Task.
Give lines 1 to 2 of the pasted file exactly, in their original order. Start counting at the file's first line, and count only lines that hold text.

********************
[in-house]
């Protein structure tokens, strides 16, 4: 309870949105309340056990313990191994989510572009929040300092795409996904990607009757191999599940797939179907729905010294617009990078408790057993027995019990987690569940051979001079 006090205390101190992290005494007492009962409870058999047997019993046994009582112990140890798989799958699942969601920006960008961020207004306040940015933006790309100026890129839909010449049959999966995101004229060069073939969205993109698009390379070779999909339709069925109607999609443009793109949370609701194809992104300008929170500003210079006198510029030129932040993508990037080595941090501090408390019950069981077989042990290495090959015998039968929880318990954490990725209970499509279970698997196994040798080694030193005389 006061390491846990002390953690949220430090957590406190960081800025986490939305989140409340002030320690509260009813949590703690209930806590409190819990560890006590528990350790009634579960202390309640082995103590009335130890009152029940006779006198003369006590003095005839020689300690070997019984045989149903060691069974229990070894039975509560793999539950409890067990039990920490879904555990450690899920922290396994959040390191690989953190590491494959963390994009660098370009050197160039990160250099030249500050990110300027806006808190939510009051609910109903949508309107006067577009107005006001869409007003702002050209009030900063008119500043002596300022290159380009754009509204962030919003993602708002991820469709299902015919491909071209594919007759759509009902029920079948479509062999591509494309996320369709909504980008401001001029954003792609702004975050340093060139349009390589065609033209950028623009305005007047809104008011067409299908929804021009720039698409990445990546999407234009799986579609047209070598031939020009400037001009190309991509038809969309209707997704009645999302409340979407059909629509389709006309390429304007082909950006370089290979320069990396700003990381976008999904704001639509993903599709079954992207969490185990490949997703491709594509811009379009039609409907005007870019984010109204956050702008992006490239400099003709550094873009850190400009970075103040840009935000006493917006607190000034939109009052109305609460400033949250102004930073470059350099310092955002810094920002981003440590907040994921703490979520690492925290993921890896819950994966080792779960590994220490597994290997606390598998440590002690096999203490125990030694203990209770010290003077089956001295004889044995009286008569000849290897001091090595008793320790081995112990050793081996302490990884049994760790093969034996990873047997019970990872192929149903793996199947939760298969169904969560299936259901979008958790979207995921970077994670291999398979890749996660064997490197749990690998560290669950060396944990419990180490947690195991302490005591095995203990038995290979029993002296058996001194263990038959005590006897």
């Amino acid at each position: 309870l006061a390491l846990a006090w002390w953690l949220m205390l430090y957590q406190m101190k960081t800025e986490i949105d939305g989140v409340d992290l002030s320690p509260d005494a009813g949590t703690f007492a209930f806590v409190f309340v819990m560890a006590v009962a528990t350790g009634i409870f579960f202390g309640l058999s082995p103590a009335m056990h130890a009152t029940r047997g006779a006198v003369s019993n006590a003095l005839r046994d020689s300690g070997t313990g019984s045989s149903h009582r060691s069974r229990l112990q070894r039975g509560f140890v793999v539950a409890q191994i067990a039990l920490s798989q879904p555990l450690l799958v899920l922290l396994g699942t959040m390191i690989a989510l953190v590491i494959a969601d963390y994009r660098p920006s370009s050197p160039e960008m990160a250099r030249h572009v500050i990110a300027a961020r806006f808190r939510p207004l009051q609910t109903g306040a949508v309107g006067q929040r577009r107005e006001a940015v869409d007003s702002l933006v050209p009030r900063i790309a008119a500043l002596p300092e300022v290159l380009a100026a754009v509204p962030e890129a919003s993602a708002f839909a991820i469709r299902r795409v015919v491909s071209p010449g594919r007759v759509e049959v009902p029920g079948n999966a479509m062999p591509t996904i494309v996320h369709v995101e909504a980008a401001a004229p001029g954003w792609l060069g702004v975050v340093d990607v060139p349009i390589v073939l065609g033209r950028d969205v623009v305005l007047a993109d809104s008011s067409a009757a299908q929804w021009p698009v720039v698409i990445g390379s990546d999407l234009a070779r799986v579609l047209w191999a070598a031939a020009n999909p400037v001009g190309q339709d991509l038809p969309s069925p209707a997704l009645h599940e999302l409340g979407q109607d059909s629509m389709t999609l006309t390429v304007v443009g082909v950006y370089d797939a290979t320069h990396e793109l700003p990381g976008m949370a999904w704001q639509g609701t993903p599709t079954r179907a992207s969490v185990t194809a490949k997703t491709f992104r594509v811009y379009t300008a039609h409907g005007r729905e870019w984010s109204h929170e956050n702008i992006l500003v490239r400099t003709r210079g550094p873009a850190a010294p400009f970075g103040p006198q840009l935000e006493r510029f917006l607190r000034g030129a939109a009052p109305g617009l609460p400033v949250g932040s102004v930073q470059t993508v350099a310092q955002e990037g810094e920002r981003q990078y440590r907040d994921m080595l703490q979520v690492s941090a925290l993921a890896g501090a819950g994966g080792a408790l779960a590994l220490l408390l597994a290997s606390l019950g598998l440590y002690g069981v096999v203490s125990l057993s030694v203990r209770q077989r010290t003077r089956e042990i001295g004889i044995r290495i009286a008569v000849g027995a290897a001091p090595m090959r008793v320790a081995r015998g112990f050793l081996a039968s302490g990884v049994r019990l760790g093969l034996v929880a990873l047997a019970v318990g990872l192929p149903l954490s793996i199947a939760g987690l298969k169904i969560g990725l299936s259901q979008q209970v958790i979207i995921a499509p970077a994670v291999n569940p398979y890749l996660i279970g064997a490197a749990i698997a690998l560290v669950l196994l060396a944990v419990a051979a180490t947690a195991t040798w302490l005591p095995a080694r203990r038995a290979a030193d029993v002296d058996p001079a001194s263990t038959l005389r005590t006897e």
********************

[in-house]
């Protein structure tokens, strides 16, 4: 309870949105309340056990313990191994989510572009929040300092795409996904990607009757191999599940797939179907729905010294617009990078408790057993027995019990987690569940051979001079 006090205390101190992290005494007492009962409870058999047997019993046994009582112990140890798989799958699942969601920006960008961020207004306040940015933006790309100026890129839909010449049959999966995101004229060069073939969205993109698009390379070779999909339709069925109607999609443009793109949370609701194809992104300008929170500003210079006198510029030129932040993508990037080595941090501090408390019950069981077989042990290495090959015998039968929880318990954490990725209970499509279970698997196994040798080694030193005389 006061390491846990002390953690949220430090957590406190960081800025986490939305989140409340002030320690509260009813949590703690209930806590409190819990560890006590528990350790009634579960202390309640082995103590009335130890009152029940006779006198003369006590003095005839020689300690070997019984045989149903060691069974229990070894039975509560793999539950409890067990039990920490879904555990450690899920922290396994959040390191690989953190590491494959963390994009660098370009050197160039990160250099030249500050990110300027806006808190939510009051609910109903949508309107006067577009107005006001869409007003702002050209009030900063008119500043002596300022290159380009754009509204962030919003993602708002991820469709299902015919491909071209594919007759759509009902029920079948479509062999591509494309996320369709909504980008401001001029954003792609702004975050340093060139349009390589065609033209950028623009305005007047809104008011067409299908929804021009720039698409990445990546999407234009799986579609047209070598031939020009400037001009190309991509038809969309209707997704009645999302409340979407059909629509389709006309390429304007082909950006370089290979320069990396700003990381976008999904704001639509993903599709079954992207969490185990490949997703491709594509811009379009039609409907005007870019984010109204956050702008992006490239400099003709550094873009850190400009970075103040840009935000006493917006607190000034939109009052109305609460400033949250102004930073470059350099310092955002810094920002981003440590907040994921703490979520690492925290993921890896819950994966080792779960590994220490597994290997606390598998440590002690096999203490125990030694203990209770010290003077089956001295004889044995009286008569000849290897001091090595008793320790081995112990050793081996302490990884049994760790093969034996990873047997019970990872192929149903793996199947939760298969169904969560299936259901979008958790979207995921970077994670291999398979890749996660064997490197749990690998560290669950060396944990419990180490947690195991302490005591095995203990038995290979029993002296058996001194263990038959005590006897």